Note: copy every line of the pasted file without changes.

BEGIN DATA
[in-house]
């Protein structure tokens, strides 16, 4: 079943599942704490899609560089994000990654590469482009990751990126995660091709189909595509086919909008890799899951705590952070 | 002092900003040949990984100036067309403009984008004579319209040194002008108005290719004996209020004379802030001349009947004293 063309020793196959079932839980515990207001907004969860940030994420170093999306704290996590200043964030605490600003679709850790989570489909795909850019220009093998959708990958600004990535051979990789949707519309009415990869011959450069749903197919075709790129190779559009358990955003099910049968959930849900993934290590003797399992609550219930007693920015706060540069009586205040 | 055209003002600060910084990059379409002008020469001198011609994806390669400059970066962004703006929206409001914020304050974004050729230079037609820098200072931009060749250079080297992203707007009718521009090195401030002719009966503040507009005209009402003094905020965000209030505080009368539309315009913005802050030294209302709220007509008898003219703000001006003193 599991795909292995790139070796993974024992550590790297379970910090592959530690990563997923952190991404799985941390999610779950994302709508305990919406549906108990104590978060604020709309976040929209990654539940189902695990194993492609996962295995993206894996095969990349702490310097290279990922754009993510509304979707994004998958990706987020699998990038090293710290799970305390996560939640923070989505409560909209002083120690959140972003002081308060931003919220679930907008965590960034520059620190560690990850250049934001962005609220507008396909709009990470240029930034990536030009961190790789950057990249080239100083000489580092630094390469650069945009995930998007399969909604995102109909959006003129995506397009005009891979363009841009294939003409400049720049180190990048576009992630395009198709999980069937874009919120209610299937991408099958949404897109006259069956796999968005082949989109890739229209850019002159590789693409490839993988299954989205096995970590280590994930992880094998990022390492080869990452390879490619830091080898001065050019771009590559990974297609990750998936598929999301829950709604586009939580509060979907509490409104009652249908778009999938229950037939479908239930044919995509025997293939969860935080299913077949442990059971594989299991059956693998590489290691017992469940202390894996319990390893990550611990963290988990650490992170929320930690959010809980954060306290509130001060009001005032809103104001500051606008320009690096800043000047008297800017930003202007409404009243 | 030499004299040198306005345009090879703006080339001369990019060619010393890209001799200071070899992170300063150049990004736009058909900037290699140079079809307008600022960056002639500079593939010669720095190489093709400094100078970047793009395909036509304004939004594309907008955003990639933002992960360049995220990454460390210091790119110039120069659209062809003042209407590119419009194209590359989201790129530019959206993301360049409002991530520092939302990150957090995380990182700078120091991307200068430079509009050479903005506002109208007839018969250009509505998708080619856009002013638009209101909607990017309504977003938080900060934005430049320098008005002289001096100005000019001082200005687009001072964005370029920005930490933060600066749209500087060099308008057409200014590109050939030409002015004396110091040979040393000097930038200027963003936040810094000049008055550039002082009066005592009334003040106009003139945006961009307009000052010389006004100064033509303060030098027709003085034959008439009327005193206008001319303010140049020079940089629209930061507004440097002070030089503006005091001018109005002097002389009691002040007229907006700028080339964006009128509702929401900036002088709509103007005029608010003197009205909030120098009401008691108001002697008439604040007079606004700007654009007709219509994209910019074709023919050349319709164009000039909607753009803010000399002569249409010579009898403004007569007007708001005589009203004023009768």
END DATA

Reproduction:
[in-house]
């Protein structure tokens, strides 16, 4: 079943599942704490899609560089994000990654590469482009990751990126995660091709189909595509086919909008890799899951705590952070 | 002092900003040949990984100036067309403009984008004579319209040194002008108005290719004996209020004379802030001349009947004293 063309020793196959079932839980515990207001907004969860940030994420170093999306704290996590200043964030605490600003679709850790989570489909795909850019220009093998959708990958600004990535051979990789949707519309009415990869011959450069749903197919075709790129190779559009358990955003099910049968959930849900993934290590003797399992609550219930007693920015706060540069009586205040 | 055209003002600060910084990059379409002008020469001198011609994806390669400059970066962004703006929206409001914020304050974004050729230079037609820098200072931009060749250079080297992203707007009718521009090195401030002719009966503040507009005209009402003094905020965000209030505080009368539309315009913005802050030294209302709220007509008898003219703000001006003193 599991795909292995790139070796993974024992550590790297379970910090592959530690990563997923952190991404799985941390999610779950994302709508305990919406549906108990104590978060604020709309976040929209990654539940189902695990194993492609996962295995993206894996095969990349702490310097290279990922754009993510509304979707994004998958990706987020699998990038090293710290799970305390996560939640923070989505409560909209002083120690959140972003002081308060931003919220679930907008965590960034520059620190560690990850250049934001962005609220507008396909709009990470240029930034990536030009961190790789950057990249080239100083000489580092630094390469650069945009995930998007399969909604995102109909959006003129995506397009005009891979363009841009294939003409400049720049180190990048576009992630395009198709999980069937874009919120209610299937991408099958949404897109006259069956796999968005082949989109890739229209850019002159590789693409490839993988299954989205096995970590280590994930992880094998990022390492080869990452390879490619830091080898001065050019771009590559990974297609990750998936598929999301829950709604586009939580509060979907509490409104009652249908778009999938229950037939479908239930044919995509025997293939969860935080299913077949442990059971594989299991059956693998590489290691017992469940202390894996319990390893990550611990963290988990650490992170929320930690959010809980954060306290509130001060009001005032809103104001500051606008320009690096800043000047008297800017930003202007409404009243 | 030499004299040198306005345009090879703006080339001369990019060619010393890209001799200071070899992170300063150049990004736009058909900037290699140079079809307008600022960056002639500079593939010669720095190489093709400094100078970047793009395909036509304004939004594309907008955003990639933002992960360049995220990454460390210091790119110039120069659209062809003042209407590119419009194209590359989201790129530019959206993301360049409002991530520092939302990150957090995380990182700078120091991307200068430079509009050479903005506002109208007839018969250009509505998708080619856009002013638009209101909607990017309504977003938080900060934005430049320098008005002289001096100005000019001082200005687009001072964005370029920005930490933060600066749209500087060099308008057409200014590109050939030409002015004396110091040979040393000097930038200027963003936040810094000049008055550039002082009066005592009334003040106009003139945006961009307009000052010389006004100064033509303060030098027709003085034959008439009327005193206008001319303010140049020079940089629209930061507004440097002070030089503006005091001018109005002097002389009691002040007229907006700028080339964006009128509702929401900036002088709509103007005029608010003197009205909030120098009401008691108001002697008439604040007079606004700007654009007709219509994209910019074709023919050349319709164009000039909607753009803010000399002569249409010579009898403004007569007007708001005589009203004023009768």